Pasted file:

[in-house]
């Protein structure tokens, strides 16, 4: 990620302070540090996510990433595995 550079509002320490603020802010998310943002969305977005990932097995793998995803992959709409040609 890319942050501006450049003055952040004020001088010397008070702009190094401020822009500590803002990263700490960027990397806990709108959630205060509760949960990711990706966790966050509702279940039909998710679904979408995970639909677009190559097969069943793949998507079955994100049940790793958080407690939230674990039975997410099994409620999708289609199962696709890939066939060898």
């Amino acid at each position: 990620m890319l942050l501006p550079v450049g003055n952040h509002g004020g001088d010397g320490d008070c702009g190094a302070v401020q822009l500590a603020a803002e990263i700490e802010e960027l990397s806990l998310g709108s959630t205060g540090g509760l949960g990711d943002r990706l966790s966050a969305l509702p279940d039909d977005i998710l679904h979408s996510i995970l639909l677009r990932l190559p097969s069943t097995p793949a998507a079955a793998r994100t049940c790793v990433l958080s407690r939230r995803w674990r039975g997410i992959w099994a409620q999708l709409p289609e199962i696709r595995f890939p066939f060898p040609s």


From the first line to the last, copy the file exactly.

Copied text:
[in-house]
């Protein structure tokens, strides 16, 4: 990620302070540090996510990433595995 550079509002320490603020802010998310943002969305977005990932097995793998995803992959709409040609 890319942050501006450049003055952040004020001088010397008070702009190094401020822009500590803002990263700490960027990397806990709108959630205060509760949960990711990706966790966050509702279940039909998710679904979408995970639909677009190559097969069943793949998507079955994100049940790793958080407690939230674990039975997410099994409620999708289609199962696709890939066939060898």
């Amino acid at each position: 990620m890319l942050l501006p550079v450049g003055n952040h509002g004020g001088d010397g320490d008070c702009g190094a302070v401020q822009l500590a603020a803002e990263i700490e802010e960027l990397s806990l998310g709108s959630t205060g540090g509760l949960g990711d943002r990706l966790s966050a969305l509702p279940d039909d977005i998710l679904h979408s996510i995970l639909l677009r990932l190559p097969s069943t097995p793949a998507a079955a793998r994100t049940c790793v990433l958080s407690r939230r995803w674990r039975g997410i992959w099994a409620q999708l709409p289609e199962i696709r595995f890939p066939f060898p040609s």